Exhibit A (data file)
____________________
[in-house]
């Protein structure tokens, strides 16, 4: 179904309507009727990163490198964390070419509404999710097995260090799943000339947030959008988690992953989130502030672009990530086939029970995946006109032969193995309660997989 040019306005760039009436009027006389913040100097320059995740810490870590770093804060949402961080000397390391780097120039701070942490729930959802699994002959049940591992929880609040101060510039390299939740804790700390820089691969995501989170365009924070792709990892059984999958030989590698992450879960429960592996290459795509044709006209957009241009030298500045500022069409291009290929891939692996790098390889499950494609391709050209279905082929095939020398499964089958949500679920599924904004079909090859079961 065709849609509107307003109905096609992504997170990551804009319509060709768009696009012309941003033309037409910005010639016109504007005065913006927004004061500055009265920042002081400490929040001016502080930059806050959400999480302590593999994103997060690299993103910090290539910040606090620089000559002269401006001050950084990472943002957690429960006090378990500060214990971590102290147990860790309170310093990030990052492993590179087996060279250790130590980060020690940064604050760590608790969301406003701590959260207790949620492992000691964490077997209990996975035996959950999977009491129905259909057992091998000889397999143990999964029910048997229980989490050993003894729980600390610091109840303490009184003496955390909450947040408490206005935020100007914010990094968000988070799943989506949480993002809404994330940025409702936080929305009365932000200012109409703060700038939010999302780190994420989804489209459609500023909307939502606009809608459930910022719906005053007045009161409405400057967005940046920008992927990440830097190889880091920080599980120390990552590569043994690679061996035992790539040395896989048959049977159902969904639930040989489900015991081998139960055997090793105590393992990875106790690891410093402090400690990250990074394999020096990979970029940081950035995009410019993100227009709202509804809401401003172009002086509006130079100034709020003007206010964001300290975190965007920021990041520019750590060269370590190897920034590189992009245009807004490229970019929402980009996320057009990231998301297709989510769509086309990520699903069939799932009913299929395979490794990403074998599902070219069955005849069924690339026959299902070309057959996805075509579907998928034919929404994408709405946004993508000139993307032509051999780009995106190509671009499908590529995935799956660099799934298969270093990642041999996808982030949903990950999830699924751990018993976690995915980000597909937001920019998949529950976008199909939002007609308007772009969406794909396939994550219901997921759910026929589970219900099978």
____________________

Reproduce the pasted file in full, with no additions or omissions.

[in-house]
């Protein structure tokens, strides 16, 4: 179904309507009727990163490198964390070419509404999710097995260090799943000339947030959008988690992953989130502030672009990530086939029970995946006109032969193995309660997989 040019306005760039009436009027006389913040100097320059995740810490870590770093804060949402961080000397390391780097120039701070942490729930959802699994002959049940591992929880609040101060510039390299939740804790700390820089691969995501989170365009924070792709990892059984999958030989590698992450879960429960592996290459795509044709006209957009241009030298500045500022069409291009290929891939692996790098390889499950494609391709050209279905082929095939020398499964089958949500679920599924904004079909090859079961 065709849609509107307003109905096609992504997170990551804009319509060709768009696009012309941003033309037409910005010639016109504007005065913006927004004061500055009265920042002081400490929040001016502080930059806050959400999480302590593999994103997060690299993103910090290539910040606090620089000559002269401006001050950084990472943002957690429960006090378990500060214990971590102290147990860790309170310093990030990052492993590179087996060279250790130590980060020690940064604050760590608790969301406003701590959260207790949620492992000691964490077997209990996975035996959950999977009491129905259909057992091998000889397999143990999964029910048997229980989490050993003894729980600390610091109840303490009184003496955390909450947040408490206005935020100007914010990094968000988070799943989506949480993002809404994330940025409702936080929305009365932000200012109409703060700038939010999302780190994420989804489209459609500023909307939502606009809608459930910022719906005053007045009161409405400057967005940046920008992927990440830097190889880091920080599980120390990552590569043994690679061996035992790539040395896989048959049977159902969904639930040989489900015991081998139960055997090793105590393992990875106790690891410093402090400690990250990074394999020096990979970029940081950035995009410019993100227009709202509804809401401003172009002086509006130079100034709020003007206010964001300290975190965007920021990041520019750590060269370590190897920034590189992009245009807004490229970019929402980009996320057009990231998301297709989510769509086309990520699903069939799932009913299929395979490794990403074998599902070219069955005849069924690339026959299902070309057959996805075509579907998928034919929404994408709405946004993508000139993307032509051999780009995106190509671009499908590529995935799956660099799934298969270093990642041999996808982030949903990950999830699924751990018993976690995915980000597909937001920019998949529950976008199909939002007609308007772009969406794909396939994550219901997921759910026929589970219900099978």